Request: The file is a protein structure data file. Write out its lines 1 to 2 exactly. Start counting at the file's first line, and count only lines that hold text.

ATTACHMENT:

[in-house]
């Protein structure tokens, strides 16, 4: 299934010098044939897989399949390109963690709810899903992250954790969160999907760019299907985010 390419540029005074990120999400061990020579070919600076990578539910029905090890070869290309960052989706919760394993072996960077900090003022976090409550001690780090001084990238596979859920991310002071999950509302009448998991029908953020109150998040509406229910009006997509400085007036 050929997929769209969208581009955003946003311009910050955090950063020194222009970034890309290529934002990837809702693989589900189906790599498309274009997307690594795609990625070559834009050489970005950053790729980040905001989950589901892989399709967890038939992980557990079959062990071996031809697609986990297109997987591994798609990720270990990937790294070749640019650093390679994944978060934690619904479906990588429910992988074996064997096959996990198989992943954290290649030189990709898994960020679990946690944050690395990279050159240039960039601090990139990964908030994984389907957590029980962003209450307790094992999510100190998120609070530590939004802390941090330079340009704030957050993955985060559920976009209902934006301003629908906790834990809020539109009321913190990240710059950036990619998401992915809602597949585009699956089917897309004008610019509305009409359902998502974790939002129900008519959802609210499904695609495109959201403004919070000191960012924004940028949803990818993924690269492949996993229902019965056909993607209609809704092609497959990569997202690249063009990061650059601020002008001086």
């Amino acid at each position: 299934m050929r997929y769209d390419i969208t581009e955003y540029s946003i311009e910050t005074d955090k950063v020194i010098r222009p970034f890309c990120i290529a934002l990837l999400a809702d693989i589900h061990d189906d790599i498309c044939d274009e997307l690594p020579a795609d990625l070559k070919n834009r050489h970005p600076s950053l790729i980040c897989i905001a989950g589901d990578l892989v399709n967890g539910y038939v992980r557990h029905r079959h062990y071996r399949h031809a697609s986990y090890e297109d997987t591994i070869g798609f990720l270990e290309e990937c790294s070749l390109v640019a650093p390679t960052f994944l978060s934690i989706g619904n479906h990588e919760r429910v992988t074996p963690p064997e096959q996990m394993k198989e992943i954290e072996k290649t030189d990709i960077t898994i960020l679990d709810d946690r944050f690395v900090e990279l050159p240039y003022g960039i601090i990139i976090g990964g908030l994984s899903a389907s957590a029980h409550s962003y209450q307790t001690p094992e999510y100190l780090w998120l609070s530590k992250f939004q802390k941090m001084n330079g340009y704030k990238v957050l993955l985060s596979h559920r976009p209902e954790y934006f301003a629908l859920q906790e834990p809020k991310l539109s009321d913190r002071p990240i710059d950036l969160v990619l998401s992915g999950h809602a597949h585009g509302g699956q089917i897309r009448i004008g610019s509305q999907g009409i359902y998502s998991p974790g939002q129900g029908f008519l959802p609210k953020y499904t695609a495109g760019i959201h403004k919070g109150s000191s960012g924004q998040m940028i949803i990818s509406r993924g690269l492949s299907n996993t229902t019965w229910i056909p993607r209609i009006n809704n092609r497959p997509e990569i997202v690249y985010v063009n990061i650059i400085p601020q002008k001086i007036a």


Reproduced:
[in-house]
């Protein structure tokens, strides 16, 4: 299934010098044939897989399949390109963690709810899903992250954790969160999907760019299907985010 390419540029005074990120999400061990020579070919600076990578539910029905090890070869290309960052989706919760394993072996960077900090003022976090409550001690780090001084990238596979859920991310002071999950509302009448998991029908953020109150998040509406229910009006997509400085007036 050929997929769209969208581009955003946003311009910050955090950063020194222009970034890309290529934002990837809702693989589900189906790599498309274009997307690594795609990625070559834009050489970005950053790729980040905001989950589901892989399709967890038939992980557990079959062990071996031809697609986990297109997987591994798609990720270990990937790294070749640019650093390679994944978060934690619904479906990588429910992988074996064997096959996990198989992943954290290649030189990709898994960020679990946690944050690395990279050159240039960039601090990139990964908030994984389907957590029980962003209450307790094992999510100190998120609070530590939004802390941090330079340009704030957050993955985060559920976009209902934006301003629908906790834990809020539109009321913190990240710059950036990619998401992915809602597949585009699956089917897309004008610019509305009409359902998502974790939002129900008519959802609210499904695609495109959201403004919070000191960012924004940028949803990818993924690269492949996993229902019965056909993607209609809704092609497959990569997202690249063009990061650059601020002008001086």